With a podcast like this, they are back to being a trusted voice in the political community again.
Certainly still leaning a bit to the left, this podcast has become more centrist over the last two years. The partisan attacks have been shelved for the most part. Instead, they have been replaced with data-driven viewpoints and analysis that you likely aren’t going to find anywhere else in the political podcasts spectrum.
Numbers, data, and verifiable information is the name of the game with the FiveThirtyEight podcast, more than any other political podcasts out there. If you want the numbers and the data more than an opinion from talking heads with an agenda, this is where you’re going to want to listen.
Tim Young is the host of No Things Considered, a young conservative comedian that brings a lot of happiness and humor to the outrageousness of our modern political environment.
A quick listen (the episodes are 20 minutes long or so), Tim isn’t afraid of skewering those on both sides of the aisle. Think of it as a right-leaning version of John Oliver’s show on HBO.
Tim does a great job of shining a bright light on the absurd “always outraged, everything is awful” world our mainstream media peddles these days.
NPR is one of the most trusted names in American media, and this political podcast from them plays no favorites.
The podcast does such a good job giving both sides of the aisle a fair shake that they get attacked from the Left and the Right – often about the same coverage!
Regardless of your political leanings, if you want the truth (and nothing but it), NPR is the way to go. The entertainment value might not be the same here, and you won’t deal with shouting hosts with hot takes, but the educational value is through the roof.
If you’re looking to become a better-informed citizen of the US, the NPR politics podcast is for you.
The mainstream media – on both sides – is laughably tribal right now.
Political hacks and Z List celebrities spout off attack after attack against “the other side” more often than not, and civil debate has gone out the window. When all you hear is “FAKE NEWS” and “RUSSIAN BOT” on one side or the other, it’s impossible to reach across the aisle and see one another’s position.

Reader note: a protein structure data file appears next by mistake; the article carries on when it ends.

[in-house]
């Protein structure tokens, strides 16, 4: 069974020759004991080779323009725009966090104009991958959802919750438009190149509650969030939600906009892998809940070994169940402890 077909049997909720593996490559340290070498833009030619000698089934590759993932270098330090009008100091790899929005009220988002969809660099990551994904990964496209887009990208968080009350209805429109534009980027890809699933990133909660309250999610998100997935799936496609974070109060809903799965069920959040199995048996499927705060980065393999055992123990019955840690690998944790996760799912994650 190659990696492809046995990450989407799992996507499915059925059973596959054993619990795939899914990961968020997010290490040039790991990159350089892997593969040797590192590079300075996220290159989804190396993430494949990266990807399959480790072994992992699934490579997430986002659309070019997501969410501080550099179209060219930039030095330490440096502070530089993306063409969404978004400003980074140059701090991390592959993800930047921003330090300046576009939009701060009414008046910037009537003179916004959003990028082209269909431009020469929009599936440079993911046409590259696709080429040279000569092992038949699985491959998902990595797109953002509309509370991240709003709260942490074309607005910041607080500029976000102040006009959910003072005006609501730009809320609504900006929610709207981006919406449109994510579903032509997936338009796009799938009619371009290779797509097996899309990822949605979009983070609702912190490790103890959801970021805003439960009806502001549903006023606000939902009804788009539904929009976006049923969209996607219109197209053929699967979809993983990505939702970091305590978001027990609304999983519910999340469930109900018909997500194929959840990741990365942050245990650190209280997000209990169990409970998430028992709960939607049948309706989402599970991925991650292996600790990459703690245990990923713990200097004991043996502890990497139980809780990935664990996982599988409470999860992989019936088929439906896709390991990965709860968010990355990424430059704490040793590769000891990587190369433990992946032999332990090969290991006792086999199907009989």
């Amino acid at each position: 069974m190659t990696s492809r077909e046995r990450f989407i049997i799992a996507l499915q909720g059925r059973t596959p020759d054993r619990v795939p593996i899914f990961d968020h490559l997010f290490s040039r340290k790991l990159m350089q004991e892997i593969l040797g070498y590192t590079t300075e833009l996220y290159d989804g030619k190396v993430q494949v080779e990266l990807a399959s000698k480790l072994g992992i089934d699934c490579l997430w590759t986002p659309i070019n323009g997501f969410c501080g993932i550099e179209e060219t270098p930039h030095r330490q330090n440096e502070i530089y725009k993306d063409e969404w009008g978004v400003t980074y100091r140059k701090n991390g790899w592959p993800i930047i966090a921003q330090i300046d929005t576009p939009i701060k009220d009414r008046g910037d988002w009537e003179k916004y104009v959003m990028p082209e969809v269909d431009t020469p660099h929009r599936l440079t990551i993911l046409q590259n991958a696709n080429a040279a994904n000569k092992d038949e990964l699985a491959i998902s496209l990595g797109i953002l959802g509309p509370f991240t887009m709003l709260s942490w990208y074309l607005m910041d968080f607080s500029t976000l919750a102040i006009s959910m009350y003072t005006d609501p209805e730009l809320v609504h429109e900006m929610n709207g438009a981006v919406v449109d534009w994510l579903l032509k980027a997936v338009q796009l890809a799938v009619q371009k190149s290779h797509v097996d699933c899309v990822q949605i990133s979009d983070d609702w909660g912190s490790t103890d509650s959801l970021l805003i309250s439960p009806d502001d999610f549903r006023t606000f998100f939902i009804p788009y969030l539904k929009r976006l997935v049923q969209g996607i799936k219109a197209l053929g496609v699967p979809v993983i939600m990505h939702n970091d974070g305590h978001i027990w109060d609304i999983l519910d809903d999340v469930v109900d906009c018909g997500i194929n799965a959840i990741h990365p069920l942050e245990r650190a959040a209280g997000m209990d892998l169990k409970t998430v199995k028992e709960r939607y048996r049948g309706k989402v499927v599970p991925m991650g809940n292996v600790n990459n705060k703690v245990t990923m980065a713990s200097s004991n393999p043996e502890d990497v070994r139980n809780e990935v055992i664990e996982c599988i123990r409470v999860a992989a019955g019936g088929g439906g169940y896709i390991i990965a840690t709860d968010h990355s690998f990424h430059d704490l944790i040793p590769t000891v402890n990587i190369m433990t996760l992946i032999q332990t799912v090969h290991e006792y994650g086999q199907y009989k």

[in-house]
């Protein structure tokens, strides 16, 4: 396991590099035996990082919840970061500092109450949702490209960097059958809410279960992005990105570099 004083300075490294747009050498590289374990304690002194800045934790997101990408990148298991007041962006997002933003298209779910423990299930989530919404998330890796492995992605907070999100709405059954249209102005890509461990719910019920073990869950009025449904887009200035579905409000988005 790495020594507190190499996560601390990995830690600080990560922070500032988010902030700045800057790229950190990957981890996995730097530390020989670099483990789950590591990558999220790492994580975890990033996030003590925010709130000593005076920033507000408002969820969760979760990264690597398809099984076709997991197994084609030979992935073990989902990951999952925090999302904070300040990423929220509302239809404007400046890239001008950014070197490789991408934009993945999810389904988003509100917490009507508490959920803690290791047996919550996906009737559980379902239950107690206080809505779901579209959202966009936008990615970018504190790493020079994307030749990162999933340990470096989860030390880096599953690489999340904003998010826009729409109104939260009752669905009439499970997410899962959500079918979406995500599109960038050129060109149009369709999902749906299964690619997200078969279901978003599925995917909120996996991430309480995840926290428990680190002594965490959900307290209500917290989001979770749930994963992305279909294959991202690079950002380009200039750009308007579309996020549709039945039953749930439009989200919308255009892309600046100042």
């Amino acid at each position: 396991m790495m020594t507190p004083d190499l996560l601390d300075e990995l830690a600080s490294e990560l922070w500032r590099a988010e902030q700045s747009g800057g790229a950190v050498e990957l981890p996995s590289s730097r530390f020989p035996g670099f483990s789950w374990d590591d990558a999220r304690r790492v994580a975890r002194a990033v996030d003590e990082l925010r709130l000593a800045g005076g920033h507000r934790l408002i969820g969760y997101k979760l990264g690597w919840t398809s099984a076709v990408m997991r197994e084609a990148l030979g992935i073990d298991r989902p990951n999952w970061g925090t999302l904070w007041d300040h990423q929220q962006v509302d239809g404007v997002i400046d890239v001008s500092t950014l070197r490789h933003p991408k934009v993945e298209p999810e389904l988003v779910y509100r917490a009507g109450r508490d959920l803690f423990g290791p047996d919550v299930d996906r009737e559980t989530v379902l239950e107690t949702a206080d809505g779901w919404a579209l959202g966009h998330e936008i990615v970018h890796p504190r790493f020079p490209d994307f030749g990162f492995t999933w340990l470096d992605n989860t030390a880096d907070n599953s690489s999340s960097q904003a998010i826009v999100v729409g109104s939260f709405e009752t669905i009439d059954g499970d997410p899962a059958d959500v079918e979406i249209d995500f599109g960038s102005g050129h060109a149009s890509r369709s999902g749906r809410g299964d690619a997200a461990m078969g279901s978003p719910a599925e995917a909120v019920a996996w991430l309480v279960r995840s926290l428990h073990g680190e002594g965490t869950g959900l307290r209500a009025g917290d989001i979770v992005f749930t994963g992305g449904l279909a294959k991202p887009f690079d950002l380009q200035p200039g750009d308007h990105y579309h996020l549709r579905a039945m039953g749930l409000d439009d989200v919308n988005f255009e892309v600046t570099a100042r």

Left, Right, and Center looks to bridge that gap and rebuild these kinds of conversations.
Hosts (Josh Barro – Center, Rich Lowry – Right, and a guest host – Left) debate the past week’s news in the world of US politics without things ever getting out of hand. Most of each hour-long episode (published once a week) is spent debating the news, but at the end of each episode, all three hosts have a chance to plead their case directly to the audience.
It’s a handy way to get their points across, and it’s been able to bring a little bit of civility back into the national discourse. You won’t find a lot of political bloodsports here, just friends and professionals debating their positions respectfully.
This podcast is led by longtime political news talk show host Dave Rubin.
Identifying himself as a classical liberal with libertarian leanings, Rubin frequently invites authors, comedians, activists, journalists, actors – and everyday folks as well – to talk about the current political climate in the US today.
While sometimes going off after both the right side of the aisle as well as the “progressive left,” this is a pretty levelheaded podcast that doesn’t get too crazy with the rhetoric and name-calling.
Regardless of where you sit on the political spectrum, the odds are VERY good that you have heard of Glenn Beck before.
A self-proclaimed “Never Trumper,” Beck represents more conservative ideas on his podcast for sure. He has slid into more of a libertarian role than anything else these days, but that right-wing backbone is still in place.
He has the same personality he had while hosting shows on Fox News and uses the same amount of research, data, and facts to back up his arguments, too.
Not for everyone (and sometimes a bit of an acquired taste), it’s impossible to call Beck’s podcast episodes anything but engaging.
We’re all familiar with the idea of history repeating itself over and over again, but most don’t buy into the idea.
Well, this podcast aims to prove that time and events are little more than a flat circle.